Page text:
Does anyone understand marketing and building for the market in your area so that you know not to over improve the property. In other words you want to improve the building only to the extent that matches the existing market and not over do it, over spending money which you will not recover at sale. 

This is one way you might calculate. First what can the investor with the money do with his money?. He could be a hard money lender and earn let us say 9% on his money taking on very little risk by letting others manage his money for him or her and getting them into only deals with very experienced builders. So off the top the investor should get 100% of his money plus at minimum 9% interest or whatever interest is determined and agreed to between the parties. After that has been taken care of then and only then will the remaining proceeds be split in order to provide the investor with an incentives for taking on what to me are significant increased risks. I will mention about the worker is just a bit. 

Let us for the sake of argument assume we are talking about a qualified and experienced worker. What would normally be their hourly earning capacity or rate. That is the true value of the work. The investor could simply hire anyone he wanted to do the work and pay them either an hourly rate or a contracted rate in which case of course he or she would be dealing with experienced licensed, insured, and bonded contractors. I am assuming in this case we are not talking about someone who can offer the investor(money-person) this protection. 

I have seen these kinds of arrangements many many times and by in large a very high percentage of them end very badly with everyone losing.

You want to view this as a business that will get established and continued rather than thinking of it as a one time deal but even if it is a one time deal is should be structured with the money investor having the right to replace the worker anytime things appear to be going wrong. This can include schedules not met, budgets not adhered to, inspections not passing etc. 

You have to have a realistic plan that shows what the actual costs of repairs to be made will be and do your best to stick to it. The realistic After repair value of the property, and the marketability of the end product should also be assured to the best of your ability.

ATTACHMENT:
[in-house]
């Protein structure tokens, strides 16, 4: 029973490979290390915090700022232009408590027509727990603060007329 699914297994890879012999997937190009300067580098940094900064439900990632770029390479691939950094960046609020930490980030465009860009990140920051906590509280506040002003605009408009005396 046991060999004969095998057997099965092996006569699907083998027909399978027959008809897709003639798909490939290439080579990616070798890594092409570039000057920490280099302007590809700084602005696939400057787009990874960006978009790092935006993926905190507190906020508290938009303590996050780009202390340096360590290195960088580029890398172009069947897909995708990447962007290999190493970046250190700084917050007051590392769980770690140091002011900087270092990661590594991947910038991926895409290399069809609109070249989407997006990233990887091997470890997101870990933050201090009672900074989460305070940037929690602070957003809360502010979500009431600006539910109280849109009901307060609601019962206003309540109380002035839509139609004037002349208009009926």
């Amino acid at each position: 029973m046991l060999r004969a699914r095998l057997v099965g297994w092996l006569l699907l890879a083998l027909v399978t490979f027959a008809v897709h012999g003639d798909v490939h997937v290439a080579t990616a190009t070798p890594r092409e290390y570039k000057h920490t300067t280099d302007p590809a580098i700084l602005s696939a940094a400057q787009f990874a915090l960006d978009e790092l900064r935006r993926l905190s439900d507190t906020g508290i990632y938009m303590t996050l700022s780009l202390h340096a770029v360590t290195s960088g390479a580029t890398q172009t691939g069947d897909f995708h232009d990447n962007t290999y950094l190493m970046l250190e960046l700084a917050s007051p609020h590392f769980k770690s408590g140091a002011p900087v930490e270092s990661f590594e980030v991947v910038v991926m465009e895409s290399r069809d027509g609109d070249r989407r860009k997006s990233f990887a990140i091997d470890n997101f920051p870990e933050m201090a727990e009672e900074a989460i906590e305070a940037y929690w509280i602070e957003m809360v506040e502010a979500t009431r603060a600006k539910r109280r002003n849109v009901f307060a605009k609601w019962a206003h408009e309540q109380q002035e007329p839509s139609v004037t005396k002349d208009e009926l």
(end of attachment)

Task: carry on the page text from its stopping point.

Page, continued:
You should also have a marketing plan and if possible start to line up a list of potential buyers. Will you employee the services of a real estate agent for the sale of the property and if it will be a buy and hold property ask between yourselves. Will the investor simply pay the worker off of if the title will then include both parties and determine what is equitable as a rent split. 

Now for the worker's interests:

In this case the so called worker mentioned here is also taking on added responsibilities because he or she will be responsible for paying the money investor vs simple employment for a construction company. When you are simply an employee the laws says you must and will be paid. However in this case the worker may end up working for nothing over an extended period of time. There is nothing that will prevent you not getting paid unless you already put that in your agreement. 

These are some of the things I would think to include in my agreement. First, investor to receive a predetermined interest on their money like 9% or more(hard money). Two, worker to receive periodic payments based on a predetermined hourly rate. You do not want to be a worker subject to working for nothing, having to starve yourself or otherwise put yourself at risk of not being able to handle your ongoing living expenses. 

There are so many things that at first will not be accounted for in your plan such as fuel expense, vehicle wear and tear and vehicle insurance costs. Tools etc. Your accounting systems needs to address any and all issues that involve actual expense items. What to do with left over inventory of supplies for example is one area allot of people miss in their agreements. 

Will you form a partnership, an LLC or a simple lender/borrower relationship?

A formal and documented structure can be a complicated matter and you may think to hire the services of a professional to assist you structure your arrangement. 

I have over many years worked in such arrangements and I can tell you that there is allot to think about in order to make this kind of arrangement work out beneficial and truly profitable for all parties and I will say again. " A very high percentage of these kind of arrangements fail miserably and everyone involved ends up getting hurt".

Hope this helps a bit.